PositiveThe Observer (UK)Based upon what we know so far of these ambivalent relatives who are harbouring some unresolved resentment toward each other, it requires a lot of blind faith and gullibility to believe that these 25+-year-olds (with things to lose such as kids and jobs and partners) would, without much questioning or convincing, be prepared to hide a body in a \'murder\' that very much looks like an accident ... There’s so much fretting and melodramatic buildup that when everything is miraculously wrapped up with a single, finger-wagging chat, you feel cheated ... Where Carty-Williams reigns is in writing humorous speech. The way she uses quick-witted dialogue to highlight strained relationships makes it easy to imagine People Person on screen ... Her portrait of Cyril’s jovial yet crumbling facade is written with such clarity it feels almost biographical ... I wish Carty-Williams had realised the Penningtons needed few theatrics to reveal their dysfunction and focused on creating more organic moments such as this, rather than setting her characters up with all of these banana skins and trap doors that made them read like a Scooby-Doo ensemble ... Still, although the plot devices sometimes feel too clunky or too convenient, People Person has much of the same coming-of-age themes that fans of Queenie will be familiar with, from navigating through bad relationships to finding yourself amid chaos.
RaveThe Observer (UK)There’s something about Vuong’s writing that demands all of your lungs. The succinct line arrangement and absence of full stops in poems such as \'Dear Rose\' force you to breathe heavy ... Being led by urge and compulsion feels central to the emotional landscape of Time Is a Mother, sometimes to the point of recklessness. The painterly opener, \'The Bull\', sets the tone for this sense of wild abandon ... Underneath the macabre scenes is an innocent curiosity and thirst for truth and beauty. These ghost poems are about the cavernous corners of loss, grief, abandonment, trauma and war, but that doesn’t result in nihilism or apathy for life; in fact, Vuong approaches death like an entrance rather than an ending.
PositiveThe Observer (UK)This kind of ad-speak for equality pops up often in this book ... If the politics in Manifesto sometimes feel confusing, many readers will be grateful for a guided tour into the mind of a literary pioneer.
PositiveThe Observer (UK)Palmares is busy with visitors; a painter, a lexicographer, a journalist, witches, medicine women, free men, disfigured women. At times, the conveyor belt of new characters is disorienting, while the dialogue can be repetitive ... But it’s a small price to pay for a book that’s full of imagination and visionary thinking. After a two-decade absence, Jones is back with a formidable novel steeped in history, magical realism, trauma and triumph.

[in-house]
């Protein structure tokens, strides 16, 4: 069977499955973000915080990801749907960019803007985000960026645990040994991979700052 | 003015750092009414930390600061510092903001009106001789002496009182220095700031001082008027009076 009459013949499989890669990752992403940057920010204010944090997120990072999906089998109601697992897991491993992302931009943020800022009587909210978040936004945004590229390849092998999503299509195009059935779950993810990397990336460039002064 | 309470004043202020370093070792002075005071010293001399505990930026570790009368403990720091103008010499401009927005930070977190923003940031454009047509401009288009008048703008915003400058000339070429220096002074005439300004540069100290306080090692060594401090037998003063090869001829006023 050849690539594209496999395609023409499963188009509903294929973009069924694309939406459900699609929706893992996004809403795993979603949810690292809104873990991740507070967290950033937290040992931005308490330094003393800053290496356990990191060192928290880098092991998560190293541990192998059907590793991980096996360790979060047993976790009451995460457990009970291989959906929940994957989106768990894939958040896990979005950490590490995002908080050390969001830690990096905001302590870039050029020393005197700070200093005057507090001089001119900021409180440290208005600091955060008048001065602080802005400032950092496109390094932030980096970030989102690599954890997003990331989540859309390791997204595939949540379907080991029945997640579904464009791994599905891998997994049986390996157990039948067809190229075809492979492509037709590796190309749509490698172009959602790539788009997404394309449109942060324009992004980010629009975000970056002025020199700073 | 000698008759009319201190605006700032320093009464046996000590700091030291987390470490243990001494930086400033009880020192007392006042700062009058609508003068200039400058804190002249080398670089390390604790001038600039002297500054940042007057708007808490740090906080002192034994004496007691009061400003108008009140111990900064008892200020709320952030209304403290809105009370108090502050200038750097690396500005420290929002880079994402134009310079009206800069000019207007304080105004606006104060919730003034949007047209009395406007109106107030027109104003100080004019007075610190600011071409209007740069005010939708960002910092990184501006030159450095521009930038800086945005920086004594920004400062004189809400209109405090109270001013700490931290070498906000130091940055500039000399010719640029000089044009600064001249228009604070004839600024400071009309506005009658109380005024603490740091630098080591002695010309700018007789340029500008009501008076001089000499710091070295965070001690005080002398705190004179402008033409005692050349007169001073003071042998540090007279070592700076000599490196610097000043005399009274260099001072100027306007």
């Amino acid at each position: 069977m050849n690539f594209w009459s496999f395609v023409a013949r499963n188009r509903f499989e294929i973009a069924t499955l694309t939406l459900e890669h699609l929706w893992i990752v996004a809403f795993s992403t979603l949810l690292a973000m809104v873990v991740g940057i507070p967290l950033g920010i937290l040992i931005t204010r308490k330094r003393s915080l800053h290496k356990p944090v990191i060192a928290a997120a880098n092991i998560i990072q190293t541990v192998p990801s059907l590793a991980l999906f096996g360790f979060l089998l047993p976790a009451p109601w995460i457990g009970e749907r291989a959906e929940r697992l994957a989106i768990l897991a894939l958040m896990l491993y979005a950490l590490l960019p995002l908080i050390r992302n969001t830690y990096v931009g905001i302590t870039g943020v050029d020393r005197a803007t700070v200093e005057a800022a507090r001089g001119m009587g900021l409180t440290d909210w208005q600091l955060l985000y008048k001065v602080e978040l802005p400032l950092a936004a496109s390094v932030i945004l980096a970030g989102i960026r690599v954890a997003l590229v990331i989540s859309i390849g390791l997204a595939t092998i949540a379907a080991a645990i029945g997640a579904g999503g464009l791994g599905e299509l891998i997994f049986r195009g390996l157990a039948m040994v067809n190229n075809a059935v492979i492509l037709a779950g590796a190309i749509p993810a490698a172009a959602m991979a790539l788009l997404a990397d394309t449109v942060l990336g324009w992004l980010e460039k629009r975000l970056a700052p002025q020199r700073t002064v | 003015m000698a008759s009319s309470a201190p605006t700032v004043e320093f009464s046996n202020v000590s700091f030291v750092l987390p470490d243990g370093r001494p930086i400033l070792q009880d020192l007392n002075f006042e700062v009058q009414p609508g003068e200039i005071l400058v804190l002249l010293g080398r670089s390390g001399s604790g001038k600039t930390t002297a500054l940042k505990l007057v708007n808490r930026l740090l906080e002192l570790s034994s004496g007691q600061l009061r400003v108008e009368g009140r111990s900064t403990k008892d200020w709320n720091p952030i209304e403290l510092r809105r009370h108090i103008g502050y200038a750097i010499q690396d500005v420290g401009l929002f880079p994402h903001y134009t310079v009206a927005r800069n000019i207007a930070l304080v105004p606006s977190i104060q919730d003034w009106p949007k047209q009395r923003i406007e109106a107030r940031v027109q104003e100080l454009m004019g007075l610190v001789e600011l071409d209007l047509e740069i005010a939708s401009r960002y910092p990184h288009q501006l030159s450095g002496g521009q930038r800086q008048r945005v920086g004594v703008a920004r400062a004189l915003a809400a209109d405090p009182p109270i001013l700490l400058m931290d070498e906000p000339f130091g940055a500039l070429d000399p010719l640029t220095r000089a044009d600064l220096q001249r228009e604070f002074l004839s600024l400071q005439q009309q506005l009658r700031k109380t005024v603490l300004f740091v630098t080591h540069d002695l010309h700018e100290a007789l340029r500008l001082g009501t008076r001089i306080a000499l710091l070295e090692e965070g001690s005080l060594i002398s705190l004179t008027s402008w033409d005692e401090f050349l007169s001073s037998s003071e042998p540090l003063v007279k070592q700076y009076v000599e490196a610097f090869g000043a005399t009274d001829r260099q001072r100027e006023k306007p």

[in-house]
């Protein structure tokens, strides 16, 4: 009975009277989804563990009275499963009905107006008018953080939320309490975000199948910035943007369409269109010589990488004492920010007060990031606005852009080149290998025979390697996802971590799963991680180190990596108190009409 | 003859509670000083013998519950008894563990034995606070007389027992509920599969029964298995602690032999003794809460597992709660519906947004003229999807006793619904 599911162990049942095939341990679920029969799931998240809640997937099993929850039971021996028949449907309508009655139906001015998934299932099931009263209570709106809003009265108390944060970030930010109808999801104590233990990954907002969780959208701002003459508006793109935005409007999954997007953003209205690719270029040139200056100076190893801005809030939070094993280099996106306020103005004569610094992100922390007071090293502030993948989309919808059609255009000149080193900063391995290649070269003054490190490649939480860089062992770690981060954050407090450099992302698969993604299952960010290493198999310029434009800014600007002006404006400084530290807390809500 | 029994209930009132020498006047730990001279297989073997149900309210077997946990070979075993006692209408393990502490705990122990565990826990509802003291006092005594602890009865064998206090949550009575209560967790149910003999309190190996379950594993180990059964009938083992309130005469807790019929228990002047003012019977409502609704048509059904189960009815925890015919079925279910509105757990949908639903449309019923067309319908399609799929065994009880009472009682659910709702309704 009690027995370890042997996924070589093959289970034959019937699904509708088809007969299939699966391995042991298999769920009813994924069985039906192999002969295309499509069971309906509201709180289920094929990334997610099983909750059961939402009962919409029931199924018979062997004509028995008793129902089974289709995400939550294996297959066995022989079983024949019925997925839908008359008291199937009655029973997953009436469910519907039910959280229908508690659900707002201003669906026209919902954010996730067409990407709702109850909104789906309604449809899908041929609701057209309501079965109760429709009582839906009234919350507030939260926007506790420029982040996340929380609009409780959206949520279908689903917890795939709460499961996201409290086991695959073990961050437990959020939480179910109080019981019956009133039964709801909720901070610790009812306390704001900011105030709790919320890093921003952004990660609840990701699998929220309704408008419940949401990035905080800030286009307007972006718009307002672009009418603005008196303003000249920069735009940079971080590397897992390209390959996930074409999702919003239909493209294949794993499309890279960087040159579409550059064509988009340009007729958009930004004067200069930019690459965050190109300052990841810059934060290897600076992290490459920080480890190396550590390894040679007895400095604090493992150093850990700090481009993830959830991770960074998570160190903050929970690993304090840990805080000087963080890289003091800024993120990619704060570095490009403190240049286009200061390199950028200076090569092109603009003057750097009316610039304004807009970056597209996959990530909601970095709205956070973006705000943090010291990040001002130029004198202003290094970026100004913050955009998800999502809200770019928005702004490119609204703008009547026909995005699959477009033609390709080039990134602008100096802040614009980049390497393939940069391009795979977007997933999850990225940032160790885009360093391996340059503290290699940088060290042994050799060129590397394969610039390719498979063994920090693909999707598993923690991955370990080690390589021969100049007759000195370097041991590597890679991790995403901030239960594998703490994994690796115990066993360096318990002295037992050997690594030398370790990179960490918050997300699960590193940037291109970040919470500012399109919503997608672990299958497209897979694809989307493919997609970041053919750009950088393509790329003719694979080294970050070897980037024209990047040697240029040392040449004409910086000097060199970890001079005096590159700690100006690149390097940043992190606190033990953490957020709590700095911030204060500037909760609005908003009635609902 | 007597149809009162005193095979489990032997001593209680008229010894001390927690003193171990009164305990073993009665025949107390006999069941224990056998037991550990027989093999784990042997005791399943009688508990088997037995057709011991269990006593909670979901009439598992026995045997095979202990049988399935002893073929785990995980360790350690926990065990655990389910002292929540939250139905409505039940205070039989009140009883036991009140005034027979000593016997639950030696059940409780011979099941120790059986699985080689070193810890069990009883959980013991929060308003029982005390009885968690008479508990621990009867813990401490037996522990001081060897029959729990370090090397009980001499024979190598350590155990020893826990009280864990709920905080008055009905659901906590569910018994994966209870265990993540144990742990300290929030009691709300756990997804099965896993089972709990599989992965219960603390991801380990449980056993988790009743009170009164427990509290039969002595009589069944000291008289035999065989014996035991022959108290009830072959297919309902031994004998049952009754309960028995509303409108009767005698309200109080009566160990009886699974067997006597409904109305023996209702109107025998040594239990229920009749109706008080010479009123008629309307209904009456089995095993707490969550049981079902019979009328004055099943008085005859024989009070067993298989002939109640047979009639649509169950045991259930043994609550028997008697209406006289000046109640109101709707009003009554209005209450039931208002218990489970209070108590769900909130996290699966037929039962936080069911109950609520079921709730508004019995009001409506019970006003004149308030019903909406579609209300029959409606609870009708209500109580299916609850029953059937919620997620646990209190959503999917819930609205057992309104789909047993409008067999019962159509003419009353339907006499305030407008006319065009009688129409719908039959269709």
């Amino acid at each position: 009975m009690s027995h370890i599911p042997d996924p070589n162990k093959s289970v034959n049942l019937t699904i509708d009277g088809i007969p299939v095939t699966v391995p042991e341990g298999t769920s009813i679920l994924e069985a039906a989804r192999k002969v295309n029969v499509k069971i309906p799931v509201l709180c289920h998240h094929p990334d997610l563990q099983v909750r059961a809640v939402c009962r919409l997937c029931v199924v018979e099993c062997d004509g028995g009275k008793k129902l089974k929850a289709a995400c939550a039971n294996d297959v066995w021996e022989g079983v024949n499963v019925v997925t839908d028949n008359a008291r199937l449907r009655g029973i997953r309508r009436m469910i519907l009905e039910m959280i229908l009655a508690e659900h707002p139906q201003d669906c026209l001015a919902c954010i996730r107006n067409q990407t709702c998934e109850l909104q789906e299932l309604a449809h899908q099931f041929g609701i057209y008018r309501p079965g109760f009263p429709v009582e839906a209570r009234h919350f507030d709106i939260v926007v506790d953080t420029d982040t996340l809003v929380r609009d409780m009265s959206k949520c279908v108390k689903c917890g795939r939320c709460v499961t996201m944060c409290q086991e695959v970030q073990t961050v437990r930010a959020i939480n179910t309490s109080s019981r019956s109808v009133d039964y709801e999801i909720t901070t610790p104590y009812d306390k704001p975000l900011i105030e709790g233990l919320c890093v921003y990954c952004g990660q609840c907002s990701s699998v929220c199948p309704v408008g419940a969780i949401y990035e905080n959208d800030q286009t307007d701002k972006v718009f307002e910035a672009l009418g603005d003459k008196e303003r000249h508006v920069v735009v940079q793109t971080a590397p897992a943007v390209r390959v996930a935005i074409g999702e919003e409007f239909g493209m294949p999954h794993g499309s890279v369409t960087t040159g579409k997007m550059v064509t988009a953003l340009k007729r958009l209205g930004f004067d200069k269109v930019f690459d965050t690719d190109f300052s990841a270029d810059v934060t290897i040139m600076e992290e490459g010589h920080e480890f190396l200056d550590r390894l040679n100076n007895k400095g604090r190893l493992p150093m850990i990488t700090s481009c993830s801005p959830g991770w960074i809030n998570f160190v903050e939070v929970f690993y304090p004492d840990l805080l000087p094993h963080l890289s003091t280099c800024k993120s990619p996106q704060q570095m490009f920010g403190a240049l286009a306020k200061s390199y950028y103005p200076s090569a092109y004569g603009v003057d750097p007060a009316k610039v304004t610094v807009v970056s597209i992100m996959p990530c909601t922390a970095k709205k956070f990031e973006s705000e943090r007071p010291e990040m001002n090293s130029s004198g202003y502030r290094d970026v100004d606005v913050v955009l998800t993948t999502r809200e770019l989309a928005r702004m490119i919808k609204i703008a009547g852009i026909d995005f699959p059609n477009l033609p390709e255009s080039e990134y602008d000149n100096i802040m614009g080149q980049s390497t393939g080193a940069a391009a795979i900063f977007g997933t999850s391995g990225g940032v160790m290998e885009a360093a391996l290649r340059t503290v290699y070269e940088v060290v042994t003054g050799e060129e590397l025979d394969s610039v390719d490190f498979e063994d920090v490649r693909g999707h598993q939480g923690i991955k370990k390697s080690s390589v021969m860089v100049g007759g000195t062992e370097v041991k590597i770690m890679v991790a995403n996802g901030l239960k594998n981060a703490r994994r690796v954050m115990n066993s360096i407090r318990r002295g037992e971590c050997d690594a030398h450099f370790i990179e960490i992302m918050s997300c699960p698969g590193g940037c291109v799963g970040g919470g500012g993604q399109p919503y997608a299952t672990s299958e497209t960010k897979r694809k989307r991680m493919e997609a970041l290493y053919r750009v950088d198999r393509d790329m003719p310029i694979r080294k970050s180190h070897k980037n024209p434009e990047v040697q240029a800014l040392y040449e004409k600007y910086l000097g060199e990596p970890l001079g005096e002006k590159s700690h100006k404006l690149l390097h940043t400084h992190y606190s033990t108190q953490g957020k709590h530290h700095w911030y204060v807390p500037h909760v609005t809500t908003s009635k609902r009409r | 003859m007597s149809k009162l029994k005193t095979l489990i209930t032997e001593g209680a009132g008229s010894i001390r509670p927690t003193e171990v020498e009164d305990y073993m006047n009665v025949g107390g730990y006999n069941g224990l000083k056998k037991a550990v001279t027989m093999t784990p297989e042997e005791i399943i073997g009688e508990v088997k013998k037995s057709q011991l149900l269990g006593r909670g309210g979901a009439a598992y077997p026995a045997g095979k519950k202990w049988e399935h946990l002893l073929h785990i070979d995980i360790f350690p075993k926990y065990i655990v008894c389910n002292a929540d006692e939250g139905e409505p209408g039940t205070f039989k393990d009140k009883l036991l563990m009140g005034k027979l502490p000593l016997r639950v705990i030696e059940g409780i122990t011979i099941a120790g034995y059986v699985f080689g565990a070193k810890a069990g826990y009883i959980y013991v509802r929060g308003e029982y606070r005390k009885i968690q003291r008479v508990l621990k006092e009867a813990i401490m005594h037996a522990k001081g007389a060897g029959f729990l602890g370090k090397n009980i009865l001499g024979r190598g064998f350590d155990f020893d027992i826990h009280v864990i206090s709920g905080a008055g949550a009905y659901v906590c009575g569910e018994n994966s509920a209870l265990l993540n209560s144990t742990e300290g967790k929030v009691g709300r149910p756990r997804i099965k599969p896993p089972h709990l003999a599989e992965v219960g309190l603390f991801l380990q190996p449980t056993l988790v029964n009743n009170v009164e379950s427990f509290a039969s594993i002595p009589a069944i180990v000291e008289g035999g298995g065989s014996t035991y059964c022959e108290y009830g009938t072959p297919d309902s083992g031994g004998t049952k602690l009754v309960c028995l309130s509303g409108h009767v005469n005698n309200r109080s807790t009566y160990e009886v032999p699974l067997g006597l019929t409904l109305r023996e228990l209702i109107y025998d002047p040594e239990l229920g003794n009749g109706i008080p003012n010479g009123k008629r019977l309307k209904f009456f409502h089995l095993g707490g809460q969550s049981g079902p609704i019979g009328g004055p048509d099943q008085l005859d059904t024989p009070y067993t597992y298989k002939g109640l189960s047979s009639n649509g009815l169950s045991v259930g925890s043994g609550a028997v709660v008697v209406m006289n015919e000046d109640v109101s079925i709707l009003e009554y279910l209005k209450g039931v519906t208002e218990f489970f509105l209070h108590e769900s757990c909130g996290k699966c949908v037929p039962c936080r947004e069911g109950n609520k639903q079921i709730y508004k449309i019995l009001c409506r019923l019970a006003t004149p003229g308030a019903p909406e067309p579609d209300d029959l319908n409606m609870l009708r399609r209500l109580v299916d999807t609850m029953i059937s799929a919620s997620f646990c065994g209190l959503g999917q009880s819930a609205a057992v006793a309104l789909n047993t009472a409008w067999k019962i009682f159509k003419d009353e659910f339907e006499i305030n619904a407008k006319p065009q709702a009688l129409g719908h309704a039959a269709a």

Honoree Fanonne Jeffers
RaveThe Guardian (UK)By continually looking back, Jeffers is doing delicate needlework, stitching together the interior lives of African Americans to illustrate how they survived historical moments ... Sexual abuse is a central theme, though never treated sensationally. It helps to form a larger landscape of misogynoir that stretches from Pinchard’s fetish for prepubescent Black girls, who he believes \'seduce\' him with their beauty, to the policing of promiscuity that Ailey observes in her college years via a list of the most sexually active girls on campus ... Some of Jeffers’s strongest writing comes when Ailey abandons her family’s dream that she will become a doctor like her father, and decides to pursue a PhD researching Chicasetta. Here we see the pain that comes with being a Black historian personally connected to archival information that can make you weep and rage. This book is mammoth in size and scope and, though at times it overspills with a surplus of details, is exceptional in the way it engages so deeply and emphatically with history.
RaveThe Guardian (UK)The story grows more and more disorientating as fiction and reality intertwine. But any confusion over time and place, and who wrote the book within the book, is alleviated by the fact that each character is their own universe ... Laymon writes with humour and clarity about what it means to come of age, to be black in the south, to survive a natural disaster, to become an online celebrity, to love for ever. The time travel device isn’t there to drive the plot, but to play with conceptuality, resulting in a triumphant piece of metafiction.